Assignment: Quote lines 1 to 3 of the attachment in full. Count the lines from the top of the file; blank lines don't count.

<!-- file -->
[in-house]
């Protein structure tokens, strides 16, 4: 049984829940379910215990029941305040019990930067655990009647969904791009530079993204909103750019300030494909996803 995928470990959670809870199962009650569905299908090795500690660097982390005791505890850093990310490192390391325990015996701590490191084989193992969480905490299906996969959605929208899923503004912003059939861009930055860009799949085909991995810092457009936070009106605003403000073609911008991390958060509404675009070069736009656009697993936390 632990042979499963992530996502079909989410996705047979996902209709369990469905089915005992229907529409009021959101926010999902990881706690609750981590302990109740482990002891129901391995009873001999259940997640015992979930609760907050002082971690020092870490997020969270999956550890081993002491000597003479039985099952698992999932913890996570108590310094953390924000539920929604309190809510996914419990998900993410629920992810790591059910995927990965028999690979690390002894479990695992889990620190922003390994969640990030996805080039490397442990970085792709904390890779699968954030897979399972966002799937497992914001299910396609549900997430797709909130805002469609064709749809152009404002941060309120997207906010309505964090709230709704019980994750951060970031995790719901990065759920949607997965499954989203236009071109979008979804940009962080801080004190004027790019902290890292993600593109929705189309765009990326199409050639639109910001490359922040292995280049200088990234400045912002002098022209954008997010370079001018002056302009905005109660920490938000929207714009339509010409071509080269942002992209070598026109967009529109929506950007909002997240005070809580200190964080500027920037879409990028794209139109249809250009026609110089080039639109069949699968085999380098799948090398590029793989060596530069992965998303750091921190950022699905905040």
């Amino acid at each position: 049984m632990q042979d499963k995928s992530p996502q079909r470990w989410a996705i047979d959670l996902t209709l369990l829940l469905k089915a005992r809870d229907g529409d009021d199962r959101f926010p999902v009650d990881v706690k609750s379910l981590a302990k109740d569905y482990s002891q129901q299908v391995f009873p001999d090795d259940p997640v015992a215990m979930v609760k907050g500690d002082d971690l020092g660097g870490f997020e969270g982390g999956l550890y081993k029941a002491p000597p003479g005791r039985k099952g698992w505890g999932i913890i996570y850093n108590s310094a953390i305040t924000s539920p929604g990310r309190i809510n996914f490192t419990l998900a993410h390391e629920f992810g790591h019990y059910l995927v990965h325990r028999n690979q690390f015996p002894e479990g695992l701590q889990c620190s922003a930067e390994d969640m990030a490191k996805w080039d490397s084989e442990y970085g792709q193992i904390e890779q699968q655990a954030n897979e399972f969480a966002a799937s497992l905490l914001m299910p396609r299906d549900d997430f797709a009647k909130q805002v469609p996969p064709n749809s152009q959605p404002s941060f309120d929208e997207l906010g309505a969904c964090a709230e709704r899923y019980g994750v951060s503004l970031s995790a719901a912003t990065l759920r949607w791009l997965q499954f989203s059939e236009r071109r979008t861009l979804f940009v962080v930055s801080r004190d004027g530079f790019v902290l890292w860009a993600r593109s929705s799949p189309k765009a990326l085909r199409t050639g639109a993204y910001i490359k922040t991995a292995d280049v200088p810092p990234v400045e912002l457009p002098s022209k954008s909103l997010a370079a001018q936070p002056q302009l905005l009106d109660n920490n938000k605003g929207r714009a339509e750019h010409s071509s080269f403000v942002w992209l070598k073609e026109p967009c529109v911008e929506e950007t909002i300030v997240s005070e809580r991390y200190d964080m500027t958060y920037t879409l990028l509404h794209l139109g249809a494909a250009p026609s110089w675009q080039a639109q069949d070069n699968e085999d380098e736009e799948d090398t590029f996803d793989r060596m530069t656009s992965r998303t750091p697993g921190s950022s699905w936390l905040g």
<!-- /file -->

[in-house]
């Protein structure tokens, strides 16, 4: 049984829940379910215990029941305040019990930067655990009647969904791009530079993204909103750019300030494909996803 995928470990959670809870199962009650569905299908090795500690660097982390005791505890850093990310490192390391325990015996701590490191084989193992969480905490299906996969959605929208899923503004912003059939861009930055860009799949085909991995810092457009936070009106605003403000073609911008991390958060509404675009070069736009656009697993936390 632990042979499963992530996502079909989410996705047979996902209709369990469905089915005992229907529409009021959101926010999902990881706690609750981590302990109740482990002891129901391995009873001999259940997640015992979930609760907050002082971690020092870490997020969270999956550890081993002491000597003479039985099952698992999932913890996570108590310094953390924000539920929604309190809510996914419990998900993410629920992810790591059910995927990965028999690979690390002894479990695992889990620190922003390994969640990030996805080039490397442990970085792709904390890779699968954030897979399972966002799937497992914001299910396609549900997430797709909130805002469609064709749809152009404002941060309120997207906010309505964090709230709704019980994750951060970031995790719901990065759920949607997965499954989203236009071109979008979804940009962080801080004190004027790019902290890292993600593109929705189309765009990326199409050639639109910001490359922040292995280049200088990234400045912002002098022209954008997010370079001018002056302009905005109660920490938000929207714009339509010409071509080269942002992209070598026109967009529109929506950007909002997240005070809580200190964080500027920037879409990028794209139109249809250009026609110089080039639109069949699968085999380098799948090398590029793989060596530069992965998303750091921190950022699905905040």
């Amino acid at each position: 049984m632990q042979d499963k995928s992530p996502q079909r470990w989410a996705i047979d959670l996902t209709l369990l829940l469905k089915a005992r809870d229907g529409d009021d199962r959101f926010p999902v009650d990881v706690k609750s379910l981590a302990k109740d569905y482990s002891q129901q299908v391995f009873p001999d090795d259940p997640v015992a215990m979930v609760k907050g500690d002082d971690l020092g660097g870490f997020e969270g982390g999956l550890y081993k029941a002491p000597p003479g005791r039985k099952g698992w505890g999932i913890i996570y850093n108590s310094a953390i305040t924000s539920p929604g990310r309190i809510n996914f490192t419990l998900a993410h390391e629920f992810g790591h019990y059910l995927v990965h325990r028999n690979q690390f015996p002894e479990g695992l701590q889990c620190s922003a930067e390994d969640m990030a490191k996805w080039d490397s084989e442990y970085g792709q193992i904390e890779q699968q655990a954030n897979e399972f969480a966002a799937s497992l905490l914001m299910p396609r299906d549900d997430f797709a009647k909130q805002v469609p996969p064709n749809s152009q959605p404002s941060f309120d929208e997207l906010g309505a969904c964090a709230e709704r899923y019980g994750v951060s503004l970031s995790a719901a912003t990065l759920r949607w791009l997965q499954f989203s059939e236009r071109r979008t861009l979804f940009v962080v930055s801080r004190d004027g530079f790019v902290l890292w860009a993600r593109s929705s799949p189309k765009a990326l085909r199409t050639g639109a993204y910001i490359k922040t991995a292995d280049v200088p810092p990234v400045e912002l457009p002098s022209k954008s909103l997010a370079a001018q936070p002056q302009l905005l009106d109660n920490n938000k605003g929207r714009a339509e750019h010409s071509s080269f403000v942002w992209l070598k073609e026109p967009c529109v911008e929506e950007t909002i300030v997240s005070e809580r991390y200190d964080m500027t958060y920037t879409l990028l509404h794209l139109g249809a494909a250009p026609s110089w675009q080039a639109q069949d070069n699968e085999d380098e736009e799948d090398t590029f996803d793989r060596m530069t656009s992965r998303t750091p697993g921190s950022s699905w936390l905040g």